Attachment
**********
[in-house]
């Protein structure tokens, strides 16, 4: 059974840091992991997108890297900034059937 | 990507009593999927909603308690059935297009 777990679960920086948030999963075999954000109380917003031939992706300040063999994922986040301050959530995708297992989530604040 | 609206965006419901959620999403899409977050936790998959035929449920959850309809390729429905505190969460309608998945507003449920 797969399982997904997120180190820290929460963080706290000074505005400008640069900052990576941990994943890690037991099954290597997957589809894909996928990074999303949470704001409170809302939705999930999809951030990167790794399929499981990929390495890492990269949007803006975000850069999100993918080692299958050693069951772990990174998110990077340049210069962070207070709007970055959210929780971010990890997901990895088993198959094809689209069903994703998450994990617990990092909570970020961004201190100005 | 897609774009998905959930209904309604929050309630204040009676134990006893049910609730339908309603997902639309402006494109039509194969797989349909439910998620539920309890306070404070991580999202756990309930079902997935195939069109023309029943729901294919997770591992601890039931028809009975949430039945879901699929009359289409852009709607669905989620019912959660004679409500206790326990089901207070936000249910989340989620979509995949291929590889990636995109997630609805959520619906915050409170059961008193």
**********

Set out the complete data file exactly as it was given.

[in-house]
């Protein structure tokens, strides 16, 4: 059974840091992991997108890297900034059937 | 990507009593999927909603308690059935297009 777990679960920086948030999963075999954000109380917003031939992706300040063999994922986040301050959530995708297992989530604040 | 609206965006419901959620999403899409977050936790998959035929449920959850309809390729429905505190969460309608998945507003449920 797969399982997904997120180190820290929460963080706290000074505005400008640069900052990576941990994943890690037991099954290597997957589809894909996928990074999303949470704001409170809302939705999930999809951030990167790794399929499981990929390495890492990269949007803006975000850069999100993918080692299958050693069951772990990174998110990077340049210069962070207070709007970055959210929780971010990890997901990895088993198959094809689209069903994703998450994990617990990092909570970020961004201190100005 | 897609774009998905959930209904309604929050309630204040009676134990006893049910609730339908309603997902639309402006494109039509194969797989349909439910998620539920309890306070404070991580999202756990309930079902997935195939069109023309029943729901294919997770591992601890039931028809009975949430039945879901699929009359289409852009709607669905989620019912959660004679409500206790326990089901207070936000249910989340989620979509995949291929590889990636995109997630609805959520619906915050409170059961008193």